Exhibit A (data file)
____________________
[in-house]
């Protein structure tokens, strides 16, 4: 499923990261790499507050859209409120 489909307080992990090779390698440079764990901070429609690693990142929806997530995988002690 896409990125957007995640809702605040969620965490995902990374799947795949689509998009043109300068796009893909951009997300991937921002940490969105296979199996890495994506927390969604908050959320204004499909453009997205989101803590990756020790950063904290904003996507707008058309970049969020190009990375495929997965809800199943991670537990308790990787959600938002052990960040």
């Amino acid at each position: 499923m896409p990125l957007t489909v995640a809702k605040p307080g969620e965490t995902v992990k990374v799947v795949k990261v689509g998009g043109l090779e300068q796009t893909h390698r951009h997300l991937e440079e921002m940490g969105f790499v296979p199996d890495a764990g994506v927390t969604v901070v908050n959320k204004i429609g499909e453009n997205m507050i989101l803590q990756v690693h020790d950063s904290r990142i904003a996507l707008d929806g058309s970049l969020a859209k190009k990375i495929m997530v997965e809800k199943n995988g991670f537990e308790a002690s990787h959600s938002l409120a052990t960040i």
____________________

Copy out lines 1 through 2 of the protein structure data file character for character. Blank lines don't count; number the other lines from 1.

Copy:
[in-house]
């Protein structure tokens, strides 16, 4: 499923990261790499507050859209409120 489909307080992990090779390698440079764990901070429609690693990142929806997530995988002690 896409990125957007995640809702605040969620965490995902990374799947795949689509998009043109300068796009893909951009997300991937921002940490969105296979199996890495994506927390969604908050959320204004499909453009997205989101803590990756020790950063904290904003996507707008058309970049969020190009990375495929997965809800199943991670537990308790990787959600938002052990960040």